Weather reports also said rain was expected in the area, which could hamper rescue efforts in the mountainous region.
Much of western China is prone to earthquakes.
A magnitude 6.6 earthquake in neighbouring Sichuan province killed about 200 people earlier this year, five years after almost 90,000 people were killed in a huge tremor in the same province.
20 per cent of buildings in the earthquake-stricken zone have collapsed, 60 per cent show cracks, Gansu Television reports.
The death toll has risen to 56, Phoenix News reports, citing the Gansu provincial government. 412 people have been wounded, 12 are still missing.
An estimated 27,360 people have been displaced in Zhang county, Phoenix News reports, citing the Dingxi government.
The death toll has risen to 54, according to the Dingxi prefectural-city government.
The death toll has risen to 53, according to the Dingxi prefectural-city government. At least 337 have been injured. A total of 405 tremors have been registered by 2pm, six of which were above 3.0 on the Richter scale.
Su Wei, leader of a 120-member rescue team from the paramilitary People’s Armed Police, told state broadcaster CCTV that they were on their way to the epicentre, but progress was being slowed by mud and rock slides blocking the road, Associated Press reported.
The Chinese Red Cross said it was shipping 200 tents, 1,000 sets of household items, and 2,000 jackets to the area and sending teams from both Lanzhou and Beijing to help with relief work and assess further needs.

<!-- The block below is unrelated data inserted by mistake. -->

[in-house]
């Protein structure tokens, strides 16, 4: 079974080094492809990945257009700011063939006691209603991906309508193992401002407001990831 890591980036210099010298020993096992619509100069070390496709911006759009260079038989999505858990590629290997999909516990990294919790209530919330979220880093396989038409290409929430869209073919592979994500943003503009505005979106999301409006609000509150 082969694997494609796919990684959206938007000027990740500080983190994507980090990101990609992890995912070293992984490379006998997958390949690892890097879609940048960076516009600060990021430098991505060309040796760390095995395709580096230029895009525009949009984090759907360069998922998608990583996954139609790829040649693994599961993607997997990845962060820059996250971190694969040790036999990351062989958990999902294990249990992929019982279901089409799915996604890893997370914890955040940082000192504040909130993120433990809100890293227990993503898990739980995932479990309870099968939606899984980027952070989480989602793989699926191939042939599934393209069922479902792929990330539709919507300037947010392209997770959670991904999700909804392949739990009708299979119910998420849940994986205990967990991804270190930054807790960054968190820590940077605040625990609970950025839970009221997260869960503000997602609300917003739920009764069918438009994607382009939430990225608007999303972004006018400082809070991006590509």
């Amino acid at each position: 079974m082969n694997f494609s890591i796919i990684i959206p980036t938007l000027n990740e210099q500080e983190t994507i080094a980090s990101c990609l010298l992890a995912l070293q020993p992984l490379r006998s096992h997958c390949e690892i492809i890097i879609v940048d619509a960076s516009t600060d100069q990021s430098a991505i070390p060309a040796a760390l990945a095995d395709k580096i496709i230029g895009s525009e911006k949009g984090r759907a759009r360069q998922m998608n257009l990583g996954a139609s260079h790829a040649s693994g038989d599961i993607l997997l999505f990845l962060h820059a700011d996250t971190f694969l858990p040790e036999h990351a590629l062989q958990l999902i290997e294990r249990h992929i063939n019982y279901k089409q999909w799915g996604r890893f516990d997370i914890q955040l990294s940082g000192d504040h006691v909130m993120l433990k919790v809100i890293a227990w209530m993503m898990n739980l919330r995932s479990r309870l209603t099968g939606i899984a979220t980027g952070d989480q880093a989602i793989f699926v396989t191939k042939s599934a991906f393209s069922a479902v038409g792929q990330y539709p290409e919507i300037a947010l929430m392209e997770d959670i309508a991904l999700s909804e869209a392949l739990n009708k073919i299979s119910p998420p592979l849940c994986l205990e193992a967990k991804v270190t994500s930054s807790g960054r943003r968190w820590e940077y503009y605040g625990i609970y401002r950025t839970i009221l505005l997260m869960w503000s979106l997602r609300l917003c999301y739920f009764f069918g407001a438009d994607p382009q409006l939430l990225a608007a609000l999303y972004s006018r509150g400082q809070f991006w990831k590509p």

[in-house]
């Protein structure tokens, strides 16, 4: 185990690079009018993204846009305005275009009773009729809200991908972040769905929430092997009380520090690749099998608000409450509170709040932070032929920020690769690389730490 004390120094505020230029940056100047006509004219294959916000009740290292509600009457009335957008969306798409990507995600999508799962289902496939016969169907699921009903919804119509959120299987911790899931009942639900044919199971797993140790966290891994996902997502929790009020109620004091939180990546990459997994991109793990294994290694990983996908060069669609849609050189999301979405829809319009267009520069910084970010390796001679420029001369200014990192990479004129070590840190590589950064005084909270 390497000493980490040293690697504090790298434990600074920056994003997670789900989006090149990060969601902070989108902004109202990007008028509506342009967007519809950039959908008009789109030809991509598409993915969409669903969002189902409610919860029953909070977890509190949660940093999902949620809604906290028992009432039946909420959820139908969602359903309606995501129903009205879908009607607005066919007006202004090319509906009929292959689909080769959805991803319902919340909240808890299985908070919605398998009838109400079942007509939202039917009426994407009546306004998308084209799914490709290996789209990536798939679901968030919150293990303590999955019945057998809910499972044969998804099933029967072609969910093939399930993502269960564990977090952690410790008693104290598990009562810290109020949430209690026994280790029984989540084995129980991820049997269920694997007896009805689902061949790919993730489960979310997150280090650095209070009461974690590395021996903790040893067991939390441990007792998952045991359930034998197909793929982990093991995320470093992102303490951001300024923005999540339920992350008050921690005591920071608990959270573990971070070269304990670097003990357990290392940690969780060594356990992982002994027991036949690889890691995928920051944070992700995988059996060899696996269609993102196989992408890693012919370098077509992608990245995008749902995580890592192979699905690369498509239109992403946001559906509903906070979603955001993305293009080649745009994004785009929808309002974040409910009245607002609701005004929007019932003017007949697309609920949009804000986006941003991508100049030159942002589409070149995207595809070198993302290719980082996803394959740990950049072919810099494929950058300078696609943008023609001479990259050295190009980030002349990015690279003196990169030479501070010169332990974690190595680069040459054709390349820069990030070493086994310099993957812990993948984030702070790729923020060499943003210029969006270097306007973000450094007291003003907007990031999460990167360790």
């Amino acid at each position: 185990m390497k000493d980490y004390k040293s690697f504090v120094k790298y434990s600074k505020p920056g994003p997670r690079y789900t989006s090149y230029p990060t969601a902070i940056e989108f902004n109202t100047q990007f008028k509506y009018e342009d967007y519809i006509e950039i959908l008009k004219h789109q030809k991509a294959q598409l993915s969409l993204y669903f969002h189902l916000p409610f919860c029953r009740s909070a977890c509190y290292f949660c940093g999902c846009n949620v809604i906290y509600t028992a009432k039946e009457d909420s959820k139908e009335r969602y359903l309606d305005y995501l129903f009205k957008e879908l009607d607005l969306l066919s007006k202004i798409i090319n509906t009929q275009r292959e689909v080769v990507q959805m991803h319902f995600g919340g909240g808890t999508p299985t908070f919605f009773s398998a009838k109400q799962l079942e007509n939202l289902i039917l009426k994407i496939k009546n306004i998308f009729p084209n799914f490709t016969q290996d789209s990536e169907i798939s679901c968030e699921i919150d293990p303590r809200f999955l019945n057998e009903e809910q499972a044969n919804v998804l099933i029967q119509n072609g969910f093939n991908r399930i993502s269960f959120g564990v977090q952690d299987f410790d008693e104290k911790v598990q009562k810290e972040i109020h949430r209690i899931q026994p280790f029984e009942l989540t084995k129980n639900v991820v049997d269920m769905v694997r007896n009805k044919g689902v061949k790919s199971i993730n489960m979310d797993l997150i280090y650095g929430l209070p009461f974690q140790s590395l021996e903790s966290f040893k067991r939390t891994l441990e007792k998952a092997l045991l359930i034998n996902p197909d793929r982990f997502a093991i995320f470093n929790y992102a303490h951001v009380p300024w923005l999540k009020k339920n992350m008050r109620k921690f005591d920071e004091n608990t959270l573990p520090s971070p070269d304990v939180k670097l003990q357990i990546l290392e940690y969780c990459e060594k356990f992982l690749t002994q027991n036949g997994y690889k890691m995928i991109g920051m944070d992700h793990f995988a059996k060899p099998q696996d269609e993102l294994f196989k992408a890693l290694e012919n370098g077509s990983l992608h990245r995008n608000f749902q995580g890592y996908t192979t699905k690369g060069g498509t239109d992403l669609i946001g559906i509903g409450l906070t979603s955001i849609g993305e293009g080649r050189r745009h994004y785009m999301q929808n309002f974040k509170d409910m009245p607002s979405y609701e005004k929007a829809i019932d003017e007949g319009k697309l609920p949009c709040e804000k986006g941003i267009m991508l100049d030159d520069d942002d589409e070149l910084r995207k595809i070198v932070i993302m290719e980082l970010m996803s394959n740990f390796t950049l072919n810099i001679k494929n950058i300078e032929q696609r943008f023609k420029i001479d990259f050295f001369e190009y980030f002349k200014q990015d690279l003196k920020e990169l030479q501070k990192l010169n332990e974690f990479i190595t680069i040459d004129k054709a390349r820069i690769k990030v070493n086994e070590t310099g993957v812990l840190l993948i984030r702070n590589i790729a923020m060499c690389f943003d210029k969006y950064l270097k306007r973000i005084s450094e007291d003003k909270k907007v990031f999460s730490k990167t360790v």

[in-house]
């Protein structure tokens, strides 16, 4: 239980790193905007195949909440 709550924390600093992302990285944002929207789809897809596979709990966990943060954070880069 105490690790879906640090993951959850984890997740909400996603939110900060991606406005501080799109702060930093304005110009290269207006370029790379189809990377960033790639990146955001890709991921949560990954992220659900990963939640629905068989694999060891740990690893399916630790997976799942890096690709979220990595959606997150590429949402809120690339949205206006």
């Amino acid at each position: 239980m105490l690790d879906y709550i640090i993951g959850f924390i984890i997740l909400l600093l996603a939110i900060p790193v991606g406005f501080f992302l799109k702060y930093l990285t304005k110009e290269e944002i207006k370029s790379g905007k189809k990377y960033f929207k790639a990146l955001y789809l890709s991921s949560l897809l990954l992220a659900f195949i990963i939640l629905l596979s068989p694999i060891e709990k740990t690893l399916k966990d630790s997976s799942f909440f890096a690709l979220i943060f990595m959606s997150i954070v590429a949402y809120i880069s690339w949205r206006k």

Heavy rain is expected in the area later in the week, raising the need for shelter and increasing the chance of further landslides.
A resident of Min county told Agence France-Presse he was at work at a medicine production plant when the tremor struck and he saw tower blocks shake “ferociously”.
“I was in the workshop. I felt violent shaking and so I ran to the yard of the plant immediately,” said the man, surnamed Ma.
“Our factory is only one floor. When I came to the yard, I saw a 18 storey building, the tallest in our county, shaking ferociously, especially the 18th floor.”
Meichuan in Minxian county reports at least 31 dead, Xinhua says.
Eight towns in the remote, mountainous area sustained serious damage in the quake and subsequent flooding and mudslides, Reuters reported, citing Xinhua.
There were also power outages and communications were cut off in 13 towns in Zhangxian county, Xinhua said.
The death toll has risen to 47, according to the Gansu provincial government. At least 296 have been injured.
An estimated 380 buildings have collapsed and 5,600 more have been damaged in Zhang county, the Dingxi government has said in a Sina Weibo post.
The Lanzhou military region has dispatched some 1,000 soldiers to assist in rescue efforts, Phoenix News reports.
Gansu Military police has dispatched 500 troops to the earthquake zone to assist in rescue efforts, Phoenix News reports.
The death toll has risen to 22, China News Service reports. 13 villages in Zhang county, northwest of the epicentre, have been cut off from outside contact.